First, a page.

“The more we let God take us over, the more truly ourselves we become – because he made us. He invented all the different people that you and I were intended to be…. It is when I turn to Christ, when I give up myself to His personality, that I first begin to have a real personality of my own.”

To surrender is to obey in love. Surrender says “yes, Lord” to whatever he asks. To say “no, Lord” is a contradiction. You can say “no” or “Lord” but not in the same sentence. We can’t call Jesus our Lord and refuse to obey him. After a night of fishing, Peter modeled surrender when Jesus told him to try again: 

“Master, we’ve worked hard all night and haven’t caught anything. But because you say so, I will let down the nets.” (Luke 5:5) 

Surrendered people obey God’s, even when it doesn’t appear to make sense. Abraham followed God’s leading without knowing where. Moses waited for God’s perfect timing without knowing when. Mary expected a miracle without knowing how. Joseph trusted God’s purpose without knowing why. The Bible says, “Surrender yourself to the Lord, and wait patiently for him.” (Psalm 37:7). You know you’re surrendered when you don’t react to criticism, or rush to defend yourself. Surrendered hearts show up best in relationships. You don’t edge others out, you don’t demand your rights. The supreme example?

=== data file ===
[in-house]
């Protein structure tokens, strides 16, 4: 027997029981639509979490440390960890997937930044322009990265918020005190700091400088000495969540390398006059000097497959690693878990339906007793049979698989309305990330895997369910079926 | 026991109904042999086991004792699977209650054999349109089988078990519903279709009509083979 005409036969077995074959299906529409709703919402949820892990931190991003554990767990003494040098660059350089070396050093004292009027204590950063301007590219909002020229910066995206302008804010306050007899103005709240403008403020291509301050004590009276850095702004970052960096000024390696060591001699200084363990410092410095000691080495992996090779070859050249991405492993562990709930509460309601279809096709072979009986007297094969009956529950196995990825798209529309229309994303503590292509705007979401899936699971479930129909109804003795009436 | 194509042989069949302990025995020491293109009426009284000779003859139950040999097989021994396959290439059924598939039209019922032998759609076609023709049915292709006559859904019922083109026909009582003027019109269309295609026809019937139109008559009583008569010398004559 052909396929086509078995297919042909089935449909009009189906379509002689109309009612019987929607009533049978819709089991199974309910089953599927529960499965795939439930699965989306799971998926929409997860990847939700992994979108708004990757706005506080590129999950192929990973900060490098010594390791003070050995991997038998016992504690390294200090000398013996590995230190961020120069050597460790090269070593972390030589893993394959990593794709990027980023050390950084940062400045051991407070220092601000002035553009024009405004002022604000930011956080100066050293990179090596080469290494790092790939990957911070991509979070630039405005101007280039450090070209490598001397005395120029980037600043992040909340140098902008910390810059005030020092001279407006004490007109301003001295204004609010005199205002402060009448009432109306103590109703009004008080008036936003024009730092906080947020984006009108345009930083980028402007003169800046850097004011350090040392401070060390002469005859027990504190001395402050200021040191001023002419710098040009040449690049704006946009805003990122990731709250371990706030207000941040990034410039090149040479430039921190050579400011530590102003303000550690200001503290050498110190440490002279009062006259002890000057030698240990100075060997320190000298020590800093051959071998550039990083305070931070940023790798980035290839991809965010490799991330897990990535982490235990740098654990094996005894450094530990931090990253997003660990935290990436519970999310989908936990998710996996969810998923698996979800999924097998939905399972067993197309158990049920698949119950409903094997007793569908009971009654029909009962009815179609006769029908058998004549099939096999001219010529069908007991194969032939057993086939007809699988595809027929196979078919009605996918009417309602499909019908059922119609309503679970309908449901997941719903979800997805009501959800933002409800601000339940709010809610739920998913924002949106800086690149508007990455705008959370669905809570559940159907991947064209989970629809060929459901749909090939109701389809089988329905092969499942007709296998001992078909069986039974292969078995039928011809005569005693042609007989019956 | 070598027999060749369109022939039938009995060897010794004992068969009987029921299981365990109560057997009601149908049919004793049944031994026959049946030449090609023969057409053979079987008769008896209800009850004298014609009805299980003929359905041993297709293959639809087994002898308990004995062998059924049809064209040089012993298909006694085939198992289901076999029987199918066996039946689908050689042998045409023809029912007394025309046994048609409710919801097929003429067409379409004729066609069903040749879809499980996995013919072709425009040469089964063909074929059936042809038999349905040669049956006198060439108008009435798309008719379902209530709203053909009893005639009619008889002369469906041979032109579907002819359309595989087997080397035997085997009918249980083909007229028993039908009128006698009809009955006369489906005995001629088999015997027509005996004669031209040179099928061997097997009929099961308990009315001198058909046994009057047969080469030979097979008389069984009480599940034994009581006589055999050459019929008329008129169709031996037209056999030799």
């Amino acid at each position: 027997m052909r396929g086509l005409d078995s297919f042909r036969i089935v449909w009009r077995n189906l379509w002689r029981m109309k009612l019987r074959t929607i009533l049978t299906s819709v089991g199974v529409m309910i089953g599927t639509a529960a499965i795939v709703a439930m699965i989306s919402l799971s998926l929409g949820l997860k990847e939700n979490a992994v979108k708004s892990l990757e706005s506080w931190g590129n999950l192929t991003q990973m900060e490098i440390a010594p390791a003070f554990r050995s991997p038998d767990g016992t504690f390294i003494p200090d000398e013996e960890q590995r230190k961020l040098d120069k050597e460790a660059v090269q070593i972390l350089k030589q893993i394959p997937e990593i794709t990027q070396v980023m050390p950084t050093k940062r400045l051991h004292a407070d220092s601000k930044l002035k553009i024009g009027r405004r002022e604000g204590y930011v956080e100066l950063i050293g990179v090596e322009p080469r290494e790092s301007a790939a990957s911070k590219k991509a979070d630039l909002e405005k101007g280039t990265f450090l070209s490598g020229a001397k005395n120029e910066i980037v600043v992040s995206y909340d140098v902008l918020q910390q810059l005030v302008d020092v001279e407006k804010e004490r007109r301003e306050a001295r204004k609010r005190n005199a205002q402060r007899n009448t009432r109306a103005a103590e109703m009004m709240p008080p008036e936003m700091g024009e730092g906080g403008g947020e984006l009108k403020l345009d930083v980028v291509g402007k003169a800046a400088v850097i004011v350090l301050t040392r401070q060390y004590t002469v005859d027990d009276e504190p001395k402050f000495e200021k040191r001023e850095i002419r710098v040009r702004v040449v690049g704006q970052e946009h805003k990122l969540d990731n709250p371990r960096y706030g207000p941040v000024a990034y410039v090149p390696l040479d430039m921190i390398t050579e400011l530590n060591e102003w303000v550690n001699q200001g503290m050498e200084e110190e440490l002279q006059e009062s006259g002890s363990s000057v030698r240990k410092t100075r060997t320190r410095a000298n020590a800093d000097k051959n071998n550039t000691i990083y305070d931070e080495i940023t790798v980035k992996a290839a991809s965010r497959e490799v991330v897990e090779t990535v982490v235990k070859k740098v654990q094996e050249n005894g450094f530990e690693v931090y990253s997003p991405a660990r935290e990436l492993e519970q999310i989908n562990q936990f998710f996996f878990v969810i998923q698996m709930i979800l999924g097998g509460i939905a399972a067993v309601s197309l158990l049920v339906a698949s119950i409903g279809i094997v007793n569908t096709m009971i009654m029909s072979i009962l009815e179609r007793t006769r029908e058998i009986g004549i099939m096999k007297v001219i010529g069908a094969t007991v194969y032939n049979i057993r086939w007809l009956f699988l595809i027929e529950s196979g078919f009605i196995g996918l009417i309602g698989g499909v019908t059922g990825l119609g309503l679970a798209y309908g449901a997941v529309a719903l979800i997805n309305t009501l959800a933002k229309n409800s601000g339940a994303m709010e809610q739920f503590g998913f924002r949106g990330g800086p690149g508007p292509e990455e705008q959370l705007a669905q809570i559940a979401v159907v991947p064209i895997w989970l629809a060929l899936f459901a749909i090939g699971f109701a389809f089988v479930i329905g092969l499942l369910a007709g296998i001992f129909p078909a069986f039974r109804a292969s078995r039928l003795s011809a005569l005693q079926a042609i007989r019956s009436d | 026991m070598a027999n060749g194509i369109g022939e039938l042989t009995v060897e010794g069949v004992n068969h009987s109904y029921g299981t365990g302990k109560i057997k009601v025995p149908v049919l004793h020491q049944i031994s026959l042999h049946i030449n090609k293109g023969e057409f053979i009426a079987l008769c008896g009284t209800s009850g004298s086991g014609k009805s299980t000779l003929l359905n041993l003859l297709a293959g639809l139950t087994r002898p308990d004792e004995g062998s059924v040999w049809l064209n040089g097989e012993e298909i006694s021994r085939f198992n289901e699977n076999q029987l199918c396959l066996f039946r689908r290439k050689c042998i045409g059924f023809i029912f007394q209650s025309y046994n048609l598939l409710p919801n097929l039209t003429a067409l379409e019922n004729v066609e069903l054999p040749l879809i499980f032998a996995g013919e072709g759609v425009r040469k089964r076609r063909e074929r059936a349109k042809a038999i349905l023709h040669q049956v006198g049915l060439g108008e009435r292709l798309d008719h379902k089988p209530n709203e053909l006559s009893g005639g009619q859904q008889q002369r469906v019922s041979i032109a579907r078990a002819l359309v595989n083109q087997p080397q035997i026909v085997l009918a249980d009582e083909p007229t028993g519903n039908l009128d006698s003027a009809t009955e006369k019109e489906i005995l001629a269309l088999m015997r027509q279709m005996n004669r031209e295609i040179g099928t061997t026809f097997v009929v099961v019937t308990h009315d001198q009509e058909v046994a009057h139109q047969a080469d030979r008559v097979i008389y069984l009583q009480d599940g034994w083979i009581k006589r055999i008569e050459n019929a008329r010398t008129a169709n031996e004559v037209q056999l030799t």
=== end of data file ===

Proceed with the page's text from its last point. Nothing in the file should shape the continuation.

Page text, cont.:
Who, being in very nature God, did not consider equality with God something to be grasped, but made himself nothing, taking the very nature of a servant, being made in human likeness.” (Philippians 2:6-7).

The night before his crucifixion Jesus surrendered again.